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If you discover cybersecurity flaws in a consumer product, you have a right to make a buck -- that's why Google and Facebook offer "bug bounties" to independent researchers, Elaine Ou explains. But a recent case involving a cardiac device shows the system has some holes of its own.
Pittsburgh Seems Cool, But Its Numbers Aren't So Hot
It's supposed to be a rust-belt success story, but Pittsburgh's status as a hipster boomtown may be exaggerated. Justin Fox parses the data and finds reason to be skeptical.
Clinton Can Overcome Pneumonia, But Not Her Trust Problem
Fun fact: Hillary Clinton served as a staffer on the Watergate hearings. So shouldn't she, of all people, know that the cover-up is worse than the crime? Margaret Carlson considers how her needlessly dodgy handling of a bout with pneumonia will affect her campaign.
That Taco-Truck Invasion? Don't Hold Your Breath
The prospect of "a taco truck on every corner" is ridiculous (if delicious), and Conor Sen zeroes in one of many reasons why: Demographic change is moving in the opposite direction.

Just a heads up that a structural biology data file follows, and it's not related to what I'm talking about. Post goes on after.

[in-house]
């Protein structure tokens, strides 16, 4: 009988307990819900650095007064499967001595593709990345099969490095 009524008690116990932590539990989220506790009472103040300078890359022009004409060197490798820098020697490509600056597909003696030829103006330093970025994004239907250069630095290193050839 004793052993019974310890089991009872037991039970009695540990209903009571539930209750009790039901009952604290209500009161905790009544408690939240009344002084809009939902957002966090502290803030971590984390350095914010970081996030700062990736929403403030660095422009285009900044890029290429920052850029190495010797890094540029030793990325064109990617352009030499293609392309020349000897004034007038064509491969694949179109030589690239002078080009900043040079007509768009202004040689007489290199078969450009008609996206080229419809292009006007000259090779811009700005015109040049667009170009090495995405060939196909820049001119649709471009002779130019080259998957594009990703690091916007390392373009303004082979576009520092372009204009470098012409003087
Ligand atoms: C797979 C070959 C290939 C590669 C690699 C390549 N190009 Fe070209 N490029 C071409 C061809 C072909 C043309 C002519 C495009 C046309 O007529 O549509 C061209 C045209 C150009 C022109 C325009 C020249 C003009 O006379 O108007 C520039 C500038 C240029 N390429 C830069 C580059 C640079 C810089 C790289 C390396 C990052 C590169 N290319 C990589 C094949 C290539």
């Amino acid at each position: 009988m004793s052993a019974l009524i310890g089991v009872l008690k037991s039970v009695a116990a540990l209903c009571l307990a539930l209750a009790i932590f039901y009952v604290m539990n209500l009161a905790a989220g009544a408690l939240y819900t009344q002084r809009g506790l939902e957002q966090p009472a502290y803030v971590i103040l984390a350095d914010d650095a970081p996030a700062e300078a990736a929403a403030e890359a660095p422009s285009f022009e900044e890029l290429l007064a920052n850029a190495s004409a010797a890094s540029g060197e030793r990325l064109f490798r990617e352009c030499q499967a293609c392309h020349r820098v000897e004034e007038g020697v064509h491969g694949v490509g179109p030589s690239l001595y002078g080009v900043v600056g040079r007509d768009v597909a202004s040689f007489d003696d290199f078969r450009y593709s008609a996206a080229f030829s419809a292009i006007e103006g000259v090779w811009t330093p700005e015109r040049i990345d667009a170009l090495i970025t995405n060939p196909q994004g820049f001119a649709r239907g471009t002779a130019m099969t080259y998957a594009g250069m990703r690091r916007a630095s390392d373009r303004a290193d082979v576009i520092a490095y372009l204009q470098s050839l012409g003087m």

Don't Leave Your Kids Near Judgmental Strangers
Children are more at risk from busybodies than boogeyman kidnappers, Virginia Postrel says, and the research backs her up. A new study sheds light on how moral beliefs about proper parenting have warped our understanding of risk.
'Star Trek' Was Silly, Grandiose and Preachy. That's Why I Loved It.
With the 50th anniversary of its premiere falling this week, Stephen L. Carter offers a paean to "Star Trek: The Original Series" in all its flawed, visionary weirdness.
- Guide to a healthy, wealthy, and wiser Retirement (Barron’s)
- How much do we really know about global trade's impacts? (NYT Magazine)
- Goldman: We've reached "maximum" bullishness, and that's bad news for U.S. stocks (Bloomberg)